Convert|Line Breaks -> Wrapping attempts to do the opposite of Convert|Wrapping -> Line Breaks. Email clients and newsreaders, for example, will often limit the maximum line length, inserting additional line breaks into the file that you did not type in by pressing Enter onto the keyboard. This is done because a lot of email and newsgroup software, mostly older software, still cannot handle long lines.
The problem with this is that after the hard line breaks have been inserted, the text becomes difficult to edit. The text will not be nicely and automatically rewrapped when you insert new text into a middle of the paragraph, like EditPad does when word wrap is on. With Convert|Line Breaks -> Wrapping you can tell EditPad Pro to attempt to remove the line breaks that were inserted into the file for the purpose of emulating word wrap. I did say "attempt", because EditPad Pro has no way of detecting whether a line break was automatically inserted to limit the length of the line, or if it was inserted by a person pressing Enter on the keyboard. Technically, there is no difference between the two. But usually, EditPad Pro does a remarkably good job.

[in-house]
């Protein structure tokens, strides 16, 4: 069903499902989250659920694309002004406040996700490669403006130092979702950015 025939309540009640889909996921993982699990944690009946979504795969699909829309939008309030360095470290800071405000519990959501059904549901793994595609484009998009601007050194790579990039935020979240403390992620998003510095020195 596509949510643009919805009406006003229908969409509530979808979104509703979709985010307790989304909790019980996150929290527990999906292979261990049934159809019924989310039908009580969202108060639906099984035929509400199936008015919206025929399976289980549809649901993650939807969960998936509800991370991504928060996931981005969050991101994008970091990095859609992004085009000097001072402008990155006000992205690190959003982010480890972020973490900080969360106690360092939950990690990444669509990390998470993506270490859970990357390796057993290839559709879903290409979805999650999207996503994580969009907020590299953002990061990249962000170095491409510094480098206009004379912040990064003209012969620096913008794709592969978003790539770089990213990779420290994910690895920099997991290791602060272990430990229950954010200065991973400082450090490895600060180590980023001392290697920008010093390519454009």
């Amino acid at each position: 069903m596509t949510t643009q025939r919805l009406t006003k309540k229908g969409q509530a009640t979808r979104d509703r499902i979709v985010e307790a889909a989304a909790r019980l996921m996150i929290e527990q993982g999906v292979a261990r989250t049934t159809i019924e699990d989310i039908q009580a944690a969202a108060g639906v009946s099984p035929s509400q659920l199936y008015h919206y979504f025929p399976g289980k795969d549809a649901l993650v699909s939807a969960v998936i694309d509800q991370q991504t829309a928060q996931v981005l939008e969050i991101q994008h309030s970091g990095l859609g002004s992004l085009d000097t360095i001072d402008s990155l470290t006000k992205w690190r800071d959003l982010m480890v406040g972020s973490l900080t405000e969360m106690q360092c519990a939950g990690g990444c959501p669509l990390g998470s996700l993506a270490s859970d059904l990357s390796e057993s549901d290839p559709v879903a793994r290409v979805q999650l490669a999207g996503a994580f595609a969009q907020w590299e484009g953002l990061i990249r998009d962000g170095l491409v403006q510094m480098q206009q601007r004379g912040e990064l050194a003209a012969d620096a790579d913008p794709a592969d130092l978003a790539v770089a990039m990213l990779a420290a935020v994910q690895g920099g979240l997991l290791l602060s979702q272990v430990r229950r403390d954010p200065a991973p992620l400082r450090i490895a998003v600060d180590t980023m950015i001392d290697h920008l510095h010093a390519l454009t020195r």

If there is no selection when you use this command then it will unwrap the entire file. If there is a selection, only the selected lines are unwrapped. The algorithm that decides whether a line break should be removed or not may make different decisions when unwrapping the whole file versus unwrapping only part of the file. When unwrapping part of the file, it assumes that the selection is your entire document. If you have a file with lines that were pasted in from different files that were hard wrapped at different line lengths, then separately unwrapping blocks of lines wrapped at different line lengths may produces better results than unwrapping everything at once.